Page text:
WASHINGTON, D.C.—A new bill requires D.C. hospitals to serve healthful foods, including vegan meals, eliminate cancer-causing products, such as sausage and bacon, and reduce sugar-sweetened beverages. Introduced in the D.C. Council, the Healthy Hospitals Amendment Act of 2022 takes aim at the alarming colon cancer and breast cancer mortality figures among African Americans by using hospitals as places for learning new healthful eating habits.
Introduced by Ward 3 D.C. Councilmember Mary Cheh, along with Councilmembers Janeese Lewis George, Charles Allen, and Brooke Pinto, the Act states, “(1) Hospitals shall make available to patients, staff, and visitors, at all times, a variety of healthful foods, including vegetarian and 100% plant-based meals, and meals that are low in saturated fat, sodium, and added sugars, and shall ensure that all patients, staff, and visitors are made aware of these options through appropriate menu listings, signage, or other means; (2) Hospitals shall eliminate processed meats from all menus; (3) Hospitals shall provide and promote healthful beverages…”
“The Healthy Hospitals Act provides physicians and patients a ‘teachable moment’ to discuss the importance of good nutrition in fighting heart disease, cancer, stroke, and diabetes, which are among the top five causes of death in D.C.,” says D.C. native Vanita Rahman, MD, clinical director at the Barnard Medical Center and nutrition researcher for the Physicians Committee for Responsible Medicine—a D.C. nonprofit of more than 17,000 doctors.
“Doctors and health care providers have long advised us that nutrition is essential to health, and we’re finally seeing healthy food be taken seriously as an important part of healthcare,” says Councilmember Cheh. “Go into a hospital and you will see sugary drinks, processed meats, and foods high in added sugars, sodium, and saturated fat—the very same foods we know are making us sick.”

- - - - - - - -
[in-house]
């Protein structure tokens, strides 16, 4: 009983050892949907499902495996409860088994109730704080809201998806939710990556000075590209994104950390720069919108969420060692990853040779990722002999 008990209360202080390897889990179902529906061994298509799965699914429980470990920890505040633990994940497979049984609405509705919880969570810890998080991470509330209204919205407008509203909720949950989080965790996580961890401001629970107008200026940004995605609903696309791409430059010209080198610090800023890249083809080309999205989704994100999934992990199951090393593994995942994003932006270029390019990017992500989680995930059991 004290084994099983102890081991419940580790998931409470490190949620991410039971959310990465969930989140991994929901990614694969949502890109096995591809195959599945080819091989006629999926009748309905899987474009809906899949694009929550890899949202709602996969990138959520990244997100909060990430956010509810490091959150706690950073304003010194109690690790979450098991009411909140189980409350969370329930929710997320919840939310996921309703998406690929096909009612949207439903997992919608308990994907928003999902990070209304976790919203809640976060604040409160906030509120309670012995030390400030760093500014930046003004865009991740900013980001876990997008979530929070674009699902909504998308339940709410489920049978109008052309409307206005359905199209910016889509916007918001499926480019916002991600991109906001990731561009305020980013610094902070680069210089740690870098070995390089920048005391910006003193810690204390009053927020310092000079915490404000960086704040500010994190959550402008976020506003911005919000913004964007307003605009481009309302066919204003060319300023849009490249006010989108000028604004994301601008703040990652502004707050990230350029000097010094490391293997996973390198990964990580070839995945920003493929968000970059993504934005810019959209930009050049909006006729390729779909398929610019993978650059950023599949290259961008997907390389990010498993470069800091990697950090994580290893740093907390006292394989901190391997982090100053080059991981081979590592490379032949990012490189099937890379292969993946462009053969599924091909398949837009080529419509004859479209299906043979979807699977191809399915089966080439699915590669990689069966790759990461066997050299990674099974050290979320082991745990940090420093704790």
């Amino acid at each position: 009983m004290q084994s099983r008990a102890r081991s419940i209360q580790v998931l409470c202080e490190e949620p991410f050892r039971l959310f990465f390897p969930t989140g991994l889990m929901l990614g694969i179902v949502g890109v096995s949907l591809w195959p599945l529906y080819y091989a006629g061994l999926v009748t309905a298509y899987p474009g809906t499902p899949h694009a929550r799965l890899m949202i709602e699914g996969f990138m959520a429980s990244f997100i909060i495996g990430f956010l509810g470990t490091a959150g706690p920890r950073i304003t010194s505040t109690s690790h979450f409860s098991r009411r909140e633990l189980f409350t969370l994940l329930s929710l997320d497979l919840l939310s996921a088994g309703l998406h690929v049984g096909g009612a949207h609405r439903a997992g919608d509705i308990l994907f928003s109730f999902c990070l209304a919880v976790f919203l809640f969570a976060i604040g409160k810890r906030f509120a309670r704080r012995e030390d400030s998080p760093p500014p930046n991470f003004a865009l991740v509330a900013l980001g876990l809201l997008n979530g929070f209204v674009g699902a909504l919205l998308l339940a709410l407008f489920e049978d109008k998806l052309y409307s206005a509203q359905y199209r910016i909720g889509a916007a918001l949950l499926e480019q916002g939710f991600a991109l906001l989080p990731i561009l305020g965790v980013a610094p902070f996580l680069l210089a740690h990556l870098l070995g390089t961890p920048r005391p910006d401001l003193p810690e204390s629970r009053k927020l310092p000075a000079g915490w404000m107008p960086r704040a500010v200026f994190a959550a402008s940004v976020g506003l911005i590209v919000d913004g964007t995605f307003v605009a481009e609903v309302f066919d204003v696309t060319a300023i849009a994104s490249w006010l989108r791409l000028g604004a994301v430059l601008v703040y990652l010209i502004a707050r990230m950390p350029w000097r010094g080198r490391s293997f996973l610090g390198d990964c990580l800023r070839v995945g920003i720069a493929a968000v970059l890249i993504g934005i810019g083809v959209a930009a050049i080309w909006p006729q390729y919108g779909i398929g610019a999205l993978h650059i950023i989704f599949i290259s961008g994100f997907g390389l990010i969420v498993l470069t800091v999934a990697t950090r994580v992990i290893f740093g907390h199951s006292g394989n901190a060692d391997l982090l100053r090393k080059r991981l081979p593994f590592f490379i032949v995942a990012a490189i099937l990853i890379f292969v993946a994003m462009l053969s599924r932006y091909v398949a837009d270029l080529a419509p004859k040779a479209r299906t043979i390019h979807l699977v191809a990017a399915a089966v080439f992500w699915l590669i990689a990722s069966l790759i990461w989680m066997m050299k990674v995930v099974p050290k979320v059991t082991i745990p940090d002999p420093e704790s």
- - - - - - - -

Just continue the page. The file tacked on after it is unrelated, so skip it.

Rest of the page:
The World Health Organization has determined that processed meat is a major contributor to colorectal cancer, classifying it as “carcinogenic to humans.” Processed meat is also linked to death from heart disease, stroke, and type 2 diabetes.
Many of these ailments disproportionately affect the Black community. In the District, Black residents die of cancer 50% more frequently than white residents. Obesity and type 2 diabetes also take an extraordinarily high toll.
Research shows the health benefits of adopting a plant-based diet for high blood pressure, heart disease, type 2 diabetes, and breast, colorectal, and prostate cancers, all chronic diseases that, due to multiple socioeconomic factors, disproportionately affect Black Americans.
The Healthy Hospitals Act is likely to be a welcome change among patients. According to a recent Pew Research Center survey, the number of African Americans who identify as vegan or vegetarian is more than double the overall number of Americans who identify as such.
“Black Americans are increasingly adopting a plant-based diet for health, social justice, ethical, and/or spiritual reasons,” says Jennifer Paul, MPH, RDN, nutrition program coordinator at the Physicians Committee.
In June 2017, the American Medical Association passed a Healthy Food Options in Hospitals resolution that calls on U.S. hospitals to improve the health of patients, staff, and visitors by providing plant-based meals. The American College of Cardiology made similar recommendations in Planting a Seed: Heart-Healthy Food Recommendations for Hospitals.
The Physicians Committee encourages the D.C. Council to pass this legislation without delay. This legislation is similar to a measure passed in California in 2018 ensuring plant-based hospital meals, as well as legislation passed in the New York State Legislature in 2019.
Founded in 1985, the Physicians Committee for Responsible Medicine is a nonprofit organization that promotes preventive medicine, conducts clinical research, and encourages higher standards for ethics and effectiveness in education and research.